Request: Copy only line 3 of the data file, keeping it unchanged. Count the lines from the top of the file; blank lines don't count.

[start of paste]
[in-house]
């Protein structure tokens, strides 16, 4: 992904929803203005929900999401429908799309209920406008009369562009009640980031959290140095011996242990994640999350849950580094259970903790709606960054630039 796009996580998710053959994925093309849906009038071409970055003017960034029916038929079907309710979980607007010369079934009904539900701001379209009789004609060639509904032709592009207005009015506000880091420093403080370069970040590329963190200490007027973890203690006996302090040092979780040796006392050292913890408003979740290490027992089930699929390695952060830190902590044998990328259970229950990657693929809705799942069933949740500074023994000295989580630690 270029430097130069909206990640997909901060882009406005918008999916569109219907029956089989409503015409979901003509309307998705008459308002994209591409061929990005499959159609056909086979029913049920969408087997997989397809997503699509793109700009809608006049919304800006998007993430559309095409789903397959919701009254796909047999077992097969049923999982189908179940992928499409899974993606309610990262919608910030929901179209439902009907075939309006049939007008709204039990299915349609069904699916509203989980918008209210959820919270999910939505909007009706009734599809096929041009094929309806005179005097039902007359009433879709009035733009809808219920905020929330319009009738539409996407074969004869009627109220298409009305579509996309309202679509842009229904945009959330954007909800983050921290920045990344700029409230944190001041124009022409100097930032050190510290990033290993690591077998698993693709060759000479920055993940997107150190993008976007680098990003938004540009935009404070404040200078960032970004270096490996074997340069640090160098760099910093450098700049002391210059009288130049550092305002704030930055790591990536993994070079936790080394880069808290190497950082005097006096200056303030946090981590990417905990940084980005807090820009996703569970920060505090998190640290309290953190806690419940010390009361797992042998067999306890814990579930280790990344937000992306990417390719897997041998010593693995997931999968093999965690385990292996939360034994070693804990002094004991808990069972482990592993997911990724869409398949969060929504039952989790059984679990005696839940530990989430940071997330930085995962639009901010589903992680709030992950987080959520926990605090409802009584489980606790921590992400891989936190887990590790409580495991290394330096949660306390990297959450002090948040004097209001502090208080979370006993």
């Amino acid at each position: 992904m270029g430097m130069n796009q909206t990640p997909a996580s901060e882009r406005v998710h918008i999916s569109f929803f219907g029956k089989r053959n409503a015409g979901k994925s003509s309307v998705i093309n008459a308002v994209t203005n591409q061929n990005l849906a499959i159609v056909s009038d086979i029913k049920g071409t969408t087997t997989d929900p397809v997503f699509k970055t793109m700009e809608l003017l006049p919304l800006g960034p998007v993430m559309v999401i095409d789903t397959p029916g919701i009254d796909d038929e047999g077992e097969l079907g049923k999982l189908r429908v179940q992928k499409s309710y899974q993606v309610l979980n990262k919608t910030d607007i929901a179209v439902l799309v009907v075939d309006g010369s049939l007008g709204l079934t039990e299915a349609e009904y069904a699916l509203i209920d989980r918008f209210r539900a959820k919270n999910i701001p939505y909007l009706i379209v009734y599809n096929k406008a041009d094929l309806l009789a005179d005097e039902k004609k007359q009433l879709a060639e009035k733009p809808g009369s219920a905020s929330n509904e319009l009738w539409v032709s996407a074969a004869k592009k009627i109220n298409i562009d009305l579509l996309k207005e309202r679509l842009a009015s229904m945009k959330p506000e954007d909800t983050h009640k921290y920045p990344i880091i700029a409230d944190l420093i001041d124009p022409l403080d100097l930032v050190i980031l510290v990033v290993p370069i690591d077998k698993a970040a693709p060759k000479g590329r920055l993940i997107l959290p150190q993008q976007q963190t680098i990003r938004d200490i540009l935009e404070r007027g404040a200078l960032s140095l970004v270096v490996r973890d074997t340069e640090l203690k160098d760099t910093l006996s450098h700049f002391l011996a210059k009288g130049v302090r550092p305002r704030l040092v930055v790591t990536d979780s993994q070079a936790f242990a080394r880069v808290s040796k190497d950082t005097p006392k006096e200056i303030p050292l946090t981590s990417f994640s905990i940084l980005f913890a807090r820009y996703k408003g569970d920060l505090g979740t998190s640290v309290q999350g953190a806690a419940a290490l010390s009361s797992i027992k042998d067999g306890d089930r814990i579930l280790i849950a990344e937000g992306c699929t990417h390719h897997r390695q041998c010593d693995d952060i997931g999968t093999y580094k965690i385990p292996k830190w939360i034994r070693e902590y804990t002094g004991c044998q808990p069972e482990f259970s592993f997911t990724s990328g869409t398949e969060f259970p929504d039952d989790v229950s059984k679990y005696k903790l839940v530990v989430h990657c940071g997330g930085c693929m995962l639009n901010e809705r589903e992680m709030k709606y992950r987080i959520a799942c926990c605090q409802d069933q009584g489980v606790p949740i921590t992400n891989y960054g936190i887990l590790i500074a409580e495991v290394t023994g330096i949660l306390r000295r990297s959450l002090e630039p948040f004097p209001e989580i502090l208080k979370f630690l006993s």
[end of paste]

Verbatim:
């Amino acid at each position: 992904m270029g430097m130069n796009q909206t990640p997909a996580s901060e882009r406005v998710h918008i999916s569109f929803f219907g029956k089989r053959n409503a015409g979901k994925s003509s309307v998705i093309n008459a308002v994209t203005n591409q061929n990005l849906a499959i159609v056909s009038d086979i029913k049920g071409t969408t087997t997989d929900p397809v997503f699509k970055t793109m700009e809608l003017l006049p919304l800006g960034p998007v993430m559309v999401i095409d789903t397959p029916g919701i009254d796909d038929e047999g077992e097969l079907g049923k999982l189908r429908v179940q992928k499409s309710y899974q993606v309610l979980n990262k919608t910030d607007i929901a179209v439902l799309v009907v075939d309006g010369s049939l007008g709204l079934t039990e299915a349609e009904y069904a699916l509203i209920d989980r918008f209210r539900a959820k919270n999910i701001p939505y909007l009706i379209v009734y599809n096929k406008a041009d094929l309806l009789a005179d005097e039902k004609k007359q009433l879709a060639e009035k733009p809808g009369s219920a905020s929330n509904e319009l009738w539409v032709s996407a074969a004869k592009k009627i109220n298409i562009d009305l579509l996309k207005e309202r679509l842009a009015s229904m945009k959330p506000e954007d909800t983050h009640k921290y920045p990344i880091i700029a409230d944190l420093i001041d124009p022409l403080d100097l930032v050190i980031l510290v990033v290993p370069i690591d077998k698993a970040a693709p060759k000479g590329r920055l993940i997107l959290p150190q993008q976007q963190t680098i990003r938004d200490i540009l935009e404070r007027g404040a200078l960032s140095l970004v270096v490996r973890d074997t340069e640090l203690k160098d760099t910093l006996s450098h700049f002391l011996a210059k009288g130049v302090r550092p305002r704030l040092v930055v790591t990536d979780s993994q070079a936790f242990a080394r880069v808290s040796k190497d950082t005097p006392k006096e200056i303030p050292l946090t981590s990417f994640s905990i940084l980005f913890a807090r820009y996703k408003g569970d920060l505090g979740t998190s640290v309290q999350g953190a806690a419940a290490l010390s009361s797992i027992k042998d067999g306890d089930r814990i579930l280790i849950a990344e937000g992306c699929t990417h390719h897997r390695q041998c010593d693995d952060i997931g999968t093999y580094k965690i385990p292996k830190w939360i034994r070693e902590y804990t002094g004991c044998q808990p069972e482990f259970s592993f997911t990724s990328g869409t398949e969060f259970p929504d039952d989790v229950s059984k679990y005696k903790l839940v530990v989430h990657c940071g997330g930085c693929m995962l639009n901010e809705r589903e992680m709030k709606y992950r987080i959520a799942c926990c605090q409802d069933q009584g489980v606790p949740i921590t992400n891989y960054g936190i887990l590790i500074a409580e495991v290394t023994g330096i949660l306390r000295r990297s959450l002090e630039p948040f004097p209001e989580i502090l208080k979370f630690l006993s």